The Cracker Jack Drug Store, located at 435 South Rampart Street, was owned by George Andre Thomas. Thomas was born in New Orleans to Belgian parents in 1874. His family home was an attractive frame house on Chestnut Street in a middle-class white neighborhood in the Lower Garden District. Thomas began, like other white pharmacists, by operating an ordinary drugstore and eventually became a hoodoo entrepreneur. He first appeared in the city directory for 1896, where he was listed as a clerk at the drugstore of Pierre Caillier at 1132 Poydras Street, just off South Rampart. George Thomas lived with the Caillier family in rooms above the store. By 1897, he had taken over Caillier’s business and renamed it George A. Thomas Drugs. He received his medical degree from Tulane University in 1907 and was listed in the city directory as both a druggist and a physician. According to the American Medical Directory for 1912-14, he specialized in urology.
A few years after establishing George A. Thomas Drugs on Poydras Street, Thomas began acquiring property in the square designated 297, bounded by the 400 blocks of South Rampart and Basin streets and the 1100 blocks of Perdido and Poydras streets. During the next couple of decades Square 297, and the surrounding “Back o’ Town” area would play a significant role in the development of jazz. The Golden Dragon, Parisian Roof Garden, Cinderella Ballroom, the Odd Fellows Hall, Pythian Temple, and the Union Sons of Honor Hall (nicknamed the “Funky Butt”) featured the most important jazz performers of the day, such as Buddy Bolden, Louis Armstrong, A.J. Piron, Papa Celestin, and John Robichaux. The Zulu Social Aid and Pleasure Club Mardi Gras parade started on South Rampart, and it was there that the Baby Dolls masking tradition began. Young Louis Armstrong shot off a handgun in front of the Eagle Saloon at the corner of South Rampart and Perdido on New Year’s Eve 1913 and landed in the Colored Waifs’ Home.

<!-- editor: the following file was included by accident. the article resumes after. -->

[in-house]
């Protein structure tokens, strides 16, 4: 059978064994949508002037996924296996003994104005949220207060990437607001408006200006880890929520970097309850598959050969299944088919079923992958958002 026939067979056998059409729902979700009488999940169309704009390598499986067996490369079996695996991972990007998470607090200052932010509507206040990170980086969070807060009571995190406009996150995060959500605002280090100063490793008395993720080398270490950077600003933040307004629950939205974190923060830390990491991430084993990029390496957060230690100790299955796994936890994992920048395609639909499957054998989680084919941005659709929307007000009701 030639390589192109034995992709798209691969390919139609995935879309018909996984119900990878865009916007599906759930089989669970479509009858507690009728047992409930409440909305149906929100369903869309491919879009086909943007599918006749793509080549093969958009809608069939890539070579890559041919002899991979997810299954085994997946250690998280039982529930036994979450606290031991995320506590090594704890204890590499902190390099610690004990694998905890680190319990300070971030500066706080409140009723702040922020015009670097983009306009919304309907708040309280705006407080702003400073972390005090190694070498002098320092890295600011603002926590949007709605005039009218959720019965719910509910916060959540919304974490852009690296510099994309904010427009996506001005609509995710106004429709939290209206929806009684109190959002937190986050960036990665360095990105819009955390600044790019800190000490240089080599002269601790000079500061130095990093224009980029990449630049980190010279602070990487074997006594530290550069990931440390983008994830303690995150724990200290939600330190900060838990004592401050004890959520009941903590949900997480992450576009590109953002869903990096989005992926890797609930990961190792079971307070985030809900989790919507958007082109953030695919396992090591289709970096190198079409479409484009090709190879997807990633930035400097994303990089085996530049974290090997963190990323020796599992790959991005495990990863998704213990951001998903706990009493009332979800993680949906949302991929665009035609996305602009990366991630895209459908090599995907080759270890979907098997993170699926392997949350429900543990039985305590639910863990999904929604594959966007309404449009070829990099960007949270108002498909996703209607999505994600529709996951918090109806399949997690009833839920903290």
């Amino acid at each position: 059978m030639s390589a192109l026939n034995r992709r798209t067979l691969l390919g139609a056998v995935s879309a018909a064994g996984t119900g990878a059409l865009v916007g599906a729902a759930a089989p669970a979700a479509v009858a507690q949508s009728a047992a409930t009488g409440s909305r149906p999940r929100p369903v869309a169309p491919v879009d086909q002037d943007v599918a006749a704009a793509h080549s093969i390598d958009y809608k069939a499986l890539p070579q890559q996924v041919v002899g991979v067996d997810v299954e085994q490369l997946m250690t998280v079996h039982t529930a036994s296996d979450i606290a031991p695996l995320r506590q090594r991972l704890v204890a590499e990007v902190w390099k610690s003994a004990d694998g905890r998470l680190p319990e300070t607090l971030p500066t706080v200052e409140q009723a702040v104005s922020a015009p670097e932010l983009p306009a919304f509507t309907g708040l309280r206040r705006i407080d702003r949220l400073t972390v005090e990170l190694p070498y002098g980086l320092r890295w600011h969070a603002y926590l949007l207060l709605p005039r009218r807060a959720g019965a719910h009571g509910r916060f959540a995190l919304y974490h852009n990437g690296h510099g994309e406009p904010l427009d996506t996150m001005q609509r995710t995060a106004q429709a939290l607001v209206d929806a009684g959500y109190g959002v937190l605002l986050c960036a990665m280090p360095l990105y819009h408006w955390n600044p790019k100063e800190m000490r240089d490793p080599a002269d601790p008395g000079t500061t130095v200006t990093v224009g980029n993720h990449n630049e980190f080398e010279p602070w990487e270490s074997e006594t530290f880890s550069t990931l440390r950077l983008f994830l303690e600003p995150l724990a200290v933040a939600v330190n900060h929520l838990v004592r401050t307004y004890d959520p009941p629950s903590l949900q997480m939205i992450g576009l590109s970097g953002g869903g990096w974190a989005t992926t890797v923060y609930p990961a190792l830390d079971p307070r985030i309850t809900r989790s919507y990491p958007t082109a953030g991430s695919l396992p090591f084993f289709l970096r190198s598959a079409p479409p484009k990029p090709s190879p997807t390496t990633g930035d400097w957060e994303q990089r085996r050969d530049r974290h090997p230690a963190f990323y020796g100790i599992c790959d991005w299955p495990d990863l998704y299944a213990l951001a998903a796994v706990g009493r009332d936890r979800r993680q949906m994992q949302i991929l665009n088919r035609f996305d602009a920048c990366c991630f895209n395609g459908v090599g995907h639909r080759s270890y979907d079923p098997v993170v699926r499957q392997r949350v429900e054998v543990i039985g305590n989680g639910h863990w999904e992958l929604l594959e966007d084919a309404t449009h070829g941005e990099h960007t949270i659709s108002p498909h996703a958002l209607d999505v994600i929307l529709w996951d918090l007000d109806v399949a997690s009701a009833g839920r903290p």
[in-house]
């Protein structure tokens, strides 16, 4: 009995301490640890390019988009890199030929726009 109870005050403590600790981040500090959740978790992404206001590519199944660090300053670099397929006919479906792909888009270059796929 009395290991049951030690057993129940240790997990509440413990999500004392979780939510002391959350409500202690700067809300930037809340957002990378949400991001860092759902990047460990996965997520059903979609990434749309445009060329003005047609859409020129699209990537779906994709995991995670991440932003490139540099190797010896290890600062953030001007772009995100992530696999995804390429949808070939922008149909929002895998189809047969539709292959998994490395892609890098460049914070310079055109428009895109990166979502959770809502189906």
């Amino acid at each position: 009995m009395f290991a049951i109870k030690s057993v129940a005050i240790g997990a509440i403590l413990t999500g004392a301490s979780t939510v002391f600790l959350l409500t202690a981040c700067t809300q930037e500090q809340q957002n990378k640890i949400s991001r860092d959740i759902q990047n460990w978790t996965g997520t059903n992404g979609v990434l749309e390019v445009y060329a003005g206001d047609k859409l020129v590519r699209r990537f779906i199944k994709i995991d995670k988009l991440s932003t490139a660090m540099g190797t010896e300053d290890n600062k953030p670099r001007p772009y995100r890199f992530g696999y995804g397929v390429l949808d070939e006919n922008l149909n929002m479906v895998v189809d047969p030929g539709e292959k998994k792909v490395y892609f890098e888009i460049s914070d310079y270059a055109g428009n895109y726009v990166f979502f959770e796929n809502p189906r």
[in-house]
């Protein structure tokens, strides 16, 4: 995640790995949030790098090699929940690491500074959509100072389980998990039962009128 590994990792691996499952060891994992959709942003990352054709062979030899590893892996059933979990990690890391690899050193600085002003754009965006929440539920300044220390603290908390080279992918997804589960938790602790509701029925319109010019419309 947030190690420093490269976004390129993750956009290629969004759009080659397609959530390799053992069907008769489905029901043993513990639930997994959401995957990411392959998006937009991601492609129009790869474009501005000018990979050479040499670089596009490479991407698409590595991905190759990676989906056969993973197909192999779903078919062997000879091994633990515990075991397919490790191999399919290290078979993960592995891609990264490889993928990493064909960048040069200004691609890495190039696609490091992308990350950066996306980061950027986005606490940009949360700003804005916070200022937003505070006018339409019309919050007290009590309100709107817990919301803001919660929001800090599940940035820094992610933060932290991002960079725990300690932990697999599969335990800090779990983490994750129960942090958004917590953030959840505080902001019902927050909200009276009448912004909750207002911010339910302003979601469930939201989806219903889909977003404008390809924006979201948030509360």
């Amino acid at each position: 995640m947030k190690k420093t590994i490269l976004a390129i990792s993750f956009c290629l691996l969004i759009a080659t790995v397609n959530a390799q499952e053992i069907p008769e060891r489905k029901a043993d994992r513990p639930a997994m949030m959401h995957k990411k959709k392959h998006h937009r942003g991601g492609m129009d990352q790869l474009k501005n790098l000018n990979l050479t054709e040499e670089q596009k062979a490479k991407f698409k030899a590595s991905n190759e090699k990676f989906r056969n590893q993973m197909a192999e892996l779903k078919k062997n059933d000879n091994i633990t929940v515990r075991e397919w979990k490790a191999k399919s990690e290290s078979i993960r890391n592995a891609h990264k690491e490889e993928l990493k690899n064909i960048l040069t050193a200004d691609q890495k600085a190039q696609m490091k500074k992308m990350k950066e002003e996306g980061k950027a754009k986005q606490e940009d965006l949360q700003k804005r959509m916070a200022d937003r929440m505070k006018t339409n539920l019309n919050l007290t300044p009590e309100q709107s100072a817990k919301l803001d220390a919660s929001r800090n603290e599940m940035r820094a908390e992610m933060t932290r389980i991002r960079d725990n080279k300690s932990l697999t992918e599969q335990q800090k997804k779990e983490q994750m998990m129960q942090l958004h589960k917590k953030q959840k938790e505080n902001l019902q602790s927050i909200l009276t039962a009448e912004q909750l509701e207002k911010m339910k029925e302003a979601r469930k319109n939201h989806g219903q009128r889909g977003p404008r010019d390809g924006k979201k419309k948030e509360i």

Even after Storyville, New Orleans’ officially created red-light district, was closed down in 1917, another unofficial “vice district,” sometimes called Black Storyville, continued to flourish near the South Rampart Street corridor. With prostitution came sexually transmitted diseases, and in 1929 the Cracker Jack published a little booklet titled The Complete Root Doctor, offering cures and advice for various ailments, especially syphilis and gonorrhea. The Cracker Jack sold “Old 76—the standard remedy for unnatural discharges,” “White C Powder—for men only,” as well as “Naturine Tablets” and “Neuro-Fort” for impotence caused by venereal disease. These were presumably herbal remedies formulated by Dr. Thomas, a specialist in urology.